Star Wars: The Clone Wars

Posted on November 9, 2008 at 6:00 pm

Oh, George Lucas. Please stop diluting the franchise.

This latest all-animated iteration of “Star Wars” has a relationship to the original somewhere along the lines of the relationship of a homeopathic ingredient to the ultimate concoction. It has been diluted so that its atoms are barely detectable. The saga suffers in part because so many have taken what Lucas did in the 1970’s and 80’s and taken it further in terms of technology as well as story. All that remains here is from the weakest part of the original trilogy, especially the cardboard dialogue, without the screen charisma and acting ability of Harrison Ford and some of the others to make it work. The animation is below the level of most video games.

Worst of all, the movie diminishes the story arc of the original trilogies by taking the key character of Anakin Skywalker in a direction unrelated to everything we knew about him. What should enrich and expand on the stories just erodes further our sense of the original characters.

Related Tags:


Action/Adventure Animation Science-Fiction Series/Sequel

13 Replies to “Star Wars: The Clone Wars”

  1. It is as I feared – the Force has little presence here.
    O’ well, it will be a fun treat for the little kids either as school begins (a first week reward) or as a last thing to do before school buses fire up and the bells ring again.
    For the rest of us – a Marathon, a glut, a veritable feast on the Force — O to have the time to watch all six in one day!

  2. “Oh, George Lucas. Please stop diluting the franchise.”
    It always baffles me when people say this. Why should he stop doing what he created? He has every right to do what he wants to his franchise. Yes, this movie may be bad, but that doesn’t mean his rights should be stripped.

  3. The pans of this movie just keep coming. Lucas should have quit making Star Wars films while he was ahead – after “The Empire Strikes Back.” “Return of the Jedi” filled out the first trilogy, but it was light-years behind the other two as entertainment.
    Check out the following article “By George, Give Up! One critic begs and pleads for George Lucas to PLEASE stop already …”
    on MSN:

  4. Reality check people: Lucas doesn’t care what anyone thinks of him. He’s doing exactly what he wants to do, just like he always has. I admire him for that, really. I enjoyed the new Indy film and I enjoyed the Star Wars prequels. Any true fan did, and that’s the point. That’s all I have to say about that.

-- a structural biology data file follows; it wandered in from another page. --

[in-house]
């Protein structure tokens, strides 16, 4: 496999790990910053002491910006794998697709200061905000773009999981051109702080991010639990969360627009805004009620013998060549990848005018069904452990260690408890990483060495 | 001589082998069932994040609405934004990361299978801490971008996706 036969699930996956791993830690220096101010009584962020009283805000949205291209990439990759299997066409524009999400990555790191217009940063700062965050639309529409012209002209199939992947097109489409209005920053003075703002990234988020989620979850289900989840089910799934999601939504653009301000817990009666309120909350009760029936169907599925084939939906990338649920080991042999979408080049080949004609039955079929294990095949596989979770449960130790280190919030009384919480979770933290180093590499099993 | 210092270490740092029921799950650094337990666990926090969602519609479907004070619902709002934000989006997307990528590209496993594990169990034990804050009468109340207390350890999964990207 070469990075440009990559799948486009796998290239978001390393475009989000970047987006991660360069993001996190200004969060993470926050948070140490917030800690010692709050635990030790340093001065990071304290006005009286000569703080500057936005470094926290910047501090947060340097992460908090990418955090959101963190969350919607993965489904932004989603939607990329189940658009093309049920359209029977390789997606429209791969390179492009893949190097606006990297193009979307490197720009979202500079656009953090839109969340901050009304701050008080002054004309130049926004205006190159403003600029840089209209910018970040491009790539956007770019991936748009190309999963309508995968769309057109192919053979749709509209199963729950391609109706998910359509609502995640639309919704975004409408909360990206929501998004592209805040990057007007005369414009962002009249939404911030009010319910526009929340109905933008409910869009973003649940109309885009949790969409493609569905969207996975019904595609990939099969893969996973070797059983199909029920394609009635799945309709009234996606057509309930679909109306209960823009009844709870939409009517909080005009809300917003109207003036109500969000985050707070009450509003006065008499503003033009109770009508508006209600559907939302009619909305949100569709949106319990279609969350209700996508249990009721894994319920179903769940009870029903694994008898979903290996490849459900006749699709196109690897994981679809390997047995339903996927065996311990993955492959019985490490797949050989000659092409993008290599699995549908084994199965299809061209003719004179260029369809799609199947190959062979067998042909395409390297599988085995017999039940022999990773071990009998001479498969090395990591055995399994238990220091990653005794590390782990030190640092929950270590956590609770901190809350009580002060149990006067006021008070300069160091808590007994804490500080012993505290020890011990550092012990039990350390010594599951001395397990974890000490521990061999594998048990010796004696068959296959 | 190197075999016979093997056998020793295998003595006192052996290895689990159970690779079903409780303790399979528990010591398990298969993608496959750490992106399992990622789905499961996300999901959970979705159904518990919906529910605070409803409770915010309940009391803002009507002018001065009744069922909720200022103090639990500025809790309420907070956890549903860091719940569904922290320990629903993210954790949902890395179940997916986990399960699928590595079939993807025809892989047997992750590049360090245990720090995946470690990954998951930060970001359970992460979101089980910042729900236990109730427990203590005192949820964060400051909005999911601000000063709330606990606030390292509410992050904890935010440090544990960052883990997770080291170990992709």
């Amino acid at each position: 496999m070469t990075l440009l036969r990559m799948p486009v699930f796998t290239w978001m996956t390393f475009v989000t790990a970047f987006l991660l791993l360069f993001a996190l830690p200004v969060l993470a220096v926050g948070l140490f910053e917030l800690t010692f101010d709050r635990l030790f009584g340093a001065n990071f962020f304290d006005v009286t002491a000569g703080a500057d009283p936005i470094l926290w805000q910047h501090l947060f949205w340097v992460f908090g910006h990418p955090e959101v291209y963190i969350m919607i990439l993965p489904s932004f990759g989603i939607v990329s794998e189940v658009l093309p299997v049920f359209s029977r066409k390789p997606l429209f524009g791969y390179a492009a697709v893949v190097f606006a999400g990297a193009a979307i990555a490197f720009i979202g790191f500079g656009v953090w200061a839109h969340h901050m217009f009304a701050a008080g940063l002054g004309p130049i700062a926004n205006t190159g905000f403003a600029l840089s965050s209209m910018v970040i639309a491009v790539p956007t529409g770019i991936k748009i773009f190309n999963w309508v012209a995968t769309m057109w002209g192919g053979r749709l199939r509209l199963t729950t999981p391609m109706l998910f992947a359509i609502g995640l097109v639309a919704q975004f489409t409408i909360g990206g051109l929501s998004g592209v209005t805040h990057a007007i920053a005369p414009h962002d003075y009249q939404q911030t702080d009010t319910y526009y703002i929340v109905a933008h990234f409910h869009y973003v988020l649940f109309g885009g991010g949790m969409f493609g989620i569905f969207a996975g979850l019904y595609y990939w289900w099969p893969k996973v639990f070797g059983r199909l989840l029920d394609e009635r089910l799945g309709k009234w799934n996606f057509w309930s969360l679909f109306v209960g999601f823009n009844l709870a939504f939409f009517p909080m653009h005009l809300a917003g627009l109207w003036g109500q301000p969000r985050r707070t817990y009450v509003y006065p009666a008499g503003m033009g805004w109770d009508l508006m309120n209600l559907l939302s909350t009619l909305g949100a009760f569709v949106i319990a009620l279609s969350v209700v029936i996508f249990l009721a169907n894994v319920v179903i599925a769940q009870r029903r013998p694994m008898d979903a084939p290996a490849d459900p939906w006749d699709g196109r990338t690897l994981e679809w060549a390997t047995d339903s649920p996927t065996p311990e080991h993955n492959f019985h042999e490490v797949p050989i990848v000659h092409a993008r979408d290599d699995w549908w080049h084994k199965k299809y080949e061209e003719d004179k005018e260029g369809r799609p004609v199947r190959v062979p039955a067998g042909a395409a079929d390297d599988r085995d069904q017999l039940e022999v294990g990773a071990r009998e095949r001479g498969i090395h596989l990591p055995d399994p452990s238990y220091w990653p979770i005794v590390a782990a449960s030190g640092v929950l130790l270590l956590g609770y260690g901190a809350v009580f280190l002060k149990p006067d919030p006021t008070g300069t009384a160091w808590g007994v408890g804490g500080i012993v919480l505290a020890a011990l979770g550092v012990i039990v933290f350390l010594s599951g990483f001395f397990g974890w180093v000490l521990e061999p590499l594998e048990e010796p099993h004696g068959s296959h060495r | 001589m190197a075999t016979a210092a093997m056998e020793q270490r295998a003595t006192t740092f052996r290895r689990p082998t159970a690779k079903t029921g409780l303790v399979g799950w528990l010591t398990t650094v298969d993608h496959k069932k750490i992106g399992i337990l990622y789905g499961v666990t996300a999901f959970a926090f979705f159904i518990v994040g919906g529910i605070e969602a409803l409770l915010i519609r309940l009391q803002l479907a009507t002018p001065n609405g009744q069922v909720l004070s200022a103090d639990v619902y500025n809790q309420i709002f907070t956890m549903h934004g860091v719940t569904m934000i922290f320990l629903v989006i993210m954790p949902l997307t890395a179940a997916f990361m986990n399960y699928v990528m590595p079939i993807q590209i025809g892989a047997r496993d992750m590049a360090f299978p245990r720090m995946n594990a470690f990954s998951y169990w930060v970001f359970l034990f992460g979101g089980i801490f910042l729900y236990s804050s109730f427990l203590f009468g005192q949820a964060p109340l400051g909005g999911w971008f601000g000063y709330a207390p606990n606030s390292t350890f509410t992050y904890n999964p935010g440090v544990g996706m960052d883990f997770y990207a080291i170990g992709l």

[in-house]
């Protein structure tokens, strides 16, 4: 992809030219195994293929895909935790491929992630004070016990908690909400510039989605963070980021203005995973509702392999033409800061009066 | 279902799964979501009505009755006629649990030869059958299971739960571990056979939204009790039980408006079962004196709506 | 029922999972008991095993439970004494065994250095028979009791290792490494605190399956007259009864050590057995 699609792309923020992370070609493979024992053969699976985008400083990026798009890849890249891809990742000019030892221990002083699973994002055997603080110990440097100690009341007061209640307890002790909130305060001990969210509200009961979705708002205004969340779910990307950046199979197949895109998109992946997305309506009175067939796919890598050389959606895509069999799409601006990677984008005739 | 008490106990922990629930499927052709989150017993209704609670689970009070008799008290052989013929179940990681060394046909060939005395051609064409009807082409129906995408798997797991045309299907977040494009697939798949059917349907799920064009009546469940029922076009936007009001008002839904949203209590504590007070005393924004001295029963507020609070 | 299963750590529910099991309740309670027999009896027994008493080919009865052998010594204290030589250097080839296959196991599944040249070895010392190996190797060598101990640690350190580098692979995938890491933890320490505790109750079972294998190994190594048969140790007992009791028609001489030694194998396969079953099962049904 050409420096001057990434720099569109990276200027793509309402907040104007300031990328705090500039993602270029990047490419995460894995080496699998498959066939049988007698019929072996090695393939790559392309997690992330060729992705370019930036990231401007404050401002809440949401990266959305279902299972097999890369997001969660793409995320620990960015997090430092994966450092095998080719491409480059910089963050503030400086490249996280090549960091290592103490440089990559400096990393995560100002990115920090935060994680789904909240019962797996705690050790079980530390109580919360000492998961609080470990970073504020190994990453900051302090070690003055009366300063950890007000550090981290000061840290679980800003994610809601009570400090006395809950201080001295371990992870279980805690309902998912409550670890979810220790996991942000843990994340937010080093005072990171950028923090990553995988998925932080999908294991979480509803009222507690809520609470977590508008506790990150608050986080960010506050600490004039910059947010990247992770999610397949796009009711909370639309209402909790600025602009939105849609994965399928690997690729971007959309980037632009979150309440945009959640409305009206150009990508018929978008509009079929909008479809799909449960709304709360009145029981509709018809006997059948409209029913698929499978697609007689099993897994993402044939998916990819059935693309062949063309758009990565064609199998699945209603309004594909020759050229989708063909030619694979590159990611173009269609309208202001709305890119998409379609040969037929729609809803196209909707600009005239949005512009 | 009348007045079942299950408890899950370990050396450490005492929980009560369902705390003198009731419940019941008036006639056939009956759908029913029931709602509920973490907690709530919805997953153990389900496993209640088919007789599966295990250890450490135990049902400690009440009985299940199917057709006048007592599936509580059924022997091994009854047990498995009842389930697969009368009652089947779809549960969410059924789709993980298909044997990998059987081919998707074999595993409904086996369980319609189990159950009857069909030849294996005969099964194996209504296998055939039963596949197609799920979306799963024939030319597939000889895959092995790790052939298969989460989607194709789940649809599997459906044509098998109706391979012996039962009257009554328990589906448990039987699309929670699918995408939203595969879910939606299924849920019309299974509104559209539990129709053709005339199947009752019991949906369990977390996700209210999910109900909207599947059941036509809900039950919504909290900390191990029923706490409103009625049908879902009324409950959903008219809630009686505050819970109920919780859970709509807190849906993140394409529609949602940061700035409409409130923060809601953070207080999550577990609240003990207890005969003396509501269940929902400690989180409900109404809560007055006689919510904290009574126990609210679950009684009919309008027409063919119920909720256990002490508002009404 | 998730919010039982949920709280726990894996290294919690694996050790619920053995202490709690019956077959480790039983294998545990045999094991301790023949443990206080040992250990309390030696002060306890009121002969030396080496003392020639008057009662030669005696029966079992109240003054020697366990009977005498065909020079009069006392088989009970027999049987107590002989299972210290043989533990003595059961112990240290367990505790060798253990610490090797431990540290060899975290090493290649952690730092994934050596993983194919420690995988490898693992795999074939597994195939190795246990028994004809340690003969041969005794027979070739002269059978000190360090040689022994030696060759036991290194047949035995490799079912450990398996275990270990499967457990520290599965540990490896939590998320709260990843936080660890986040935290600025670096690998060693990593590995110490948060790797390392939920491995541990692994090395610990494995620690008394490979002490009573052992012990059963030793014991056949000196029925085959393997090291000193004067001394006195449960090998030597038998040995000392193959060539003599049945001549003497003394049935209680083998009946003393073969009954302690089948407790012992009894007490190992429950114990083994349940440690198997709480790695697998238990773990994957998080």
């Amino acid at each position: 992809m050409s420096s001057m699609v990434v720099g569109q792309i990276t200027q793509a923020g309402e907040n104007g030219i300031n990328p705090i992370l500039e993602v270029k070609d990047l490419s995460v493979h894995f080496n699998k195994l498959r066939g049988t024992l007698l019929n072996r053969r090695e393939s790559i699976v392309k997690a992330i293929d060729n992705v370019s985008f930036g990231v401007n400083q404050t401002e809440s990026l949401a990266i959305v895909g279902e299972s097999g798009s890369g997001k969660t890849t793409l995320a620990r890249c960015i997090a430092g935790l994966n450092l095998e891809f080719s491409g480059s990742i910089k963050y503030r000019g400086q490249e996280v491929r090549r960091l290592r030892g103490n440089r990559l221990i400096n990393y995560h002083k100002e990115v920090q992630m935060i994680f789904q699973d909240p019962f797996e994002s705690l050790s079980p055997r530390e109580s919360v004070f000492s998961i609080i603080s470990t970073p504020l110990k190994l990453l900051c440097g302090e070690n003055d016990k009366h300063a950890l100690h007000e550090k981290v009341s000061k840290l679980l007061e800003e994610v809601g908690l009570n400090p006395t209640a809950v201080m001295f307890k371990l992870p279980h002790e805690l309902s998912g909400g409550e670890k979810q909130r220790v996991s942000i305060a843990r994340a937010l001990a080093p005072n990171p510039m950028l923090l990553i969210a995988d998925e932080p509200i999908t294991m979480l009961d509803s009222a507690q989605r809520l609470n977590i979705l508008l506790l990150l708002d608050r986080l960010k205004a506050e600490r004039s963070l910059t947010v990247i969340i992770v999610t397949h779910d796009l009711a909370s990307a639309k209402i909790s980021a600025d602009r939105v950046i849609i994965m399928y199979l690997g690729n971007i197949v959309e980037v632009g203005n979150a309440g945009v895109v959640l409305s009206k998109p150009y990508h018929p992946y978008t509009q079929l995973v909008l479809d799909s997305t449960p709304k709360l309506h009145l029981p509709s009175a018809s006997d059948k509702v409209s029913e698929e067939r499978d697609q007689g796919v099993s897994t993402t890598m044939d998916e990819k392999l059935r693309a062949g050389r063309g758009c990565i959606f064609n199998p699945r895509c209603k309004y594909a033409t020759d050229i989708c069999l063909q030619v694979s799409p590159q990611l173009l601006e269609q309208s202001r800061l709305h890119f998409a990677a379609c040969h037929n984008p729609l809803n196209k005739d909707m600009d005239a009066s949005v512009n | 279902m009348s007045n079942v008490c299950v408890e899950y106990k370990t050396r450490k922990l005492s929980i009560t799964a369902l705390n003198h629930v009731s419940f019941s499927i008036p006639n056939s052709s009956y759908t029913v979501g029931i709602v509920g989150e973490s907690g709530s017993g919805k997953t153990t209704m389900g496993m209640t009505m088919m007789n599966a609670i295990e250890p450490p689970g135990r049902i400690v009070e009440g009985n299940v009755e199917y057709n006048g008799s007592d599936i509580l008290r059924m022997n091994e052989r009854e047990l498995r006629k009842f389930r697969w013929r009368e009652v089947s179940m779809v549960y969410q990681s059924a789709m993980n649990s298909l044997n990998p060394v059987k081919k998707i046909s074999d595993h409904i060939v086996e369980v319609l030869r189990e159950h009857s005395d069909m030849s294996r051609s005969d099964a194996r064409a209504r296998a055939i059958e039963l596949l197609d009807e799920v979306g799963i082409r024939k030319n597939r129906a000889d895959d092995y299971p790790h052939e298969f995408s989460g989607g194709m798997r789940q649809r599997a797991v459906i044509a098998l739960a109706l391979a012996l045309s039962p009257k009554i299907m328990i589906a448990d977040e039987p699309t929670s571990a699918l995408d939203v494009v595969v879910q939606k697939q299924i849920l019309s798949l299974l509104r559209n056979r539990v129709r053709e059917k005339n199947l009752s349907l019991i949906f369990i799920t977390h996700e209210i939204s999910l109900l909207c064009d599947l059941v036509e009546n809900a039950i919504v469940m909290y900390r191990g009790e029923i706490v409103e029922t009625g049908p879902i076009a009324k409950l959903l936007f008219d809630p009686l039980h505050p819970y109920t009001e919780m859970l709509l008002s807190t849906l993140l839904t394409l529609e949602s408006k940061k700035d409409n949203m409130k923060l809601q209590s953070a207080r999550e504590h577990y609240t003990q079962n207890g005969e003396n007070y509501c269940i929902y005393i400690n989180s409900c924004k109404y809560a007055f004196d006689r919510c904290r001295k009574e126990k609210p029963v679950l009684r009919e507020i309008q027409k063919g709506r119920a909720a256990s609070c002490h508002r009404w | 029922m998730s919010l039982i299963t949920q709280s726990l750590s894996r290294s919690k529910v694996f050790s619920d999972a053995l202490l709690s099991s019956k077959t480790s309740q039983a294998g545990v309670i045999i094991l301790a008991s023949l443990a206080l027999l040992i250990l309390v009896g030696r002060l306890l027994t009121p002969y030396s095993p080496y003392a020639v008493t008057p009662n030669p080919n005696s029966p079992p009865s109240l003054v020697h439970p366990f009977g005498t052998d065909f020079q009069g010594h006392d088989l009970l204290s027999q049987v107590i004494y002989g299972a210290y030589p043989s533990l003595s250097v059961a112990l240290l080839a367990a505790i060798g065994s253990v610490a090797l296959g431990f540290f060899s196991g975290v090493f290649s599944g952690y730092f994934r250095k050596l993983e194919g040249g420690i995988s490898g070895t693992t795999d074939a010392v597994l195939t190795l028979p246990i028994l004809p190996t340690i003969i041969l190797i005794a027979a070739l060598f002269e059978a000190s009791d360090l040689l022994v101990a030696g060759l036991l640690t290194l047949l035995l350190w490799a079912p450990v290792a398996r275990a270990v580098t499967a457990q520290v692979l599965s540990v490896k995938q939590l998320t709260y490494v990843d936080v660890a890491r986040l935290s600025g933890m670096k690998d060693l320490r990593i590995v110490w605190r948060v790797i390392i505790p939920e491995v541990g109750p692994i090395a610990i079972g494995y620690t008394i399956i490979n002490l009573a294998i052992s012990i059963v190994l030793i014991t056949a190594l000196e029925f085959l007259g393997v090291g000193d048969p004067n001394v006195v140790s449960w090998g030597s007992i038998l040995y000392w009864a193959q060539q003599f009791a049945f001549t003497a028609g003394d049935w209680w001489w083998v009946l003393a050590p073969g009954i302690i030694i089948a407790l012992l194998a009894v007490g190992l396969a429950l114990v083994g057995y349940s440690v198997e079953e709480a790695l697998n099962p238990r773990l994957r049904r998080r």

5. …wouldn’t it be great if George decided to make a small, low-budget film with unknowns simply dealing with a well-written story about relationships…oh wait…he did do that 4 years before ‘Star Wars’ and it was called ‘American Graffiti’. Maybe the ability to make that type of film has been taken over by the Star Wars universe, but it sure would be cool to see a glimpse of that again in a film not located in ‘a galaxy far far away’…

  6. I am fine with your opinion about the movie but what gets me is the comment about the animation. It is not supposed to be realistic!! It is supposed to be a 3-D cartoon and thats what it is.

  7. Thanks, Dan! I’m glad you liked the animation. I didn’t want it to look realistic. i don’t know what “realistic” means when the movie takes place on other planets and in “a galaxy far, far away.” I just didn’t think it was very imaginative or up to the quality of the live-action special effects.

  8. Whoa … this is supposed to be a website exploring spirituality and faith, among other things? So, why all the animosity toward a CARTOON? Kids I know absolutely adore “Clone Wars,” and rightly so — we had “our” “Star Wars,” now they get theirs. There are so many great lessons in here, not the least of which (and kids I know actually do discuss this, which is much more than can be said for when I was growing up) is, “Why is there a war in the first place?” Anakin’s new padawan is a big hit with the kids in my life. There’s so much to love here — just because it’s not “Star Wars” the way YOU wanted it, doesn’t mean kids aren’t loving it!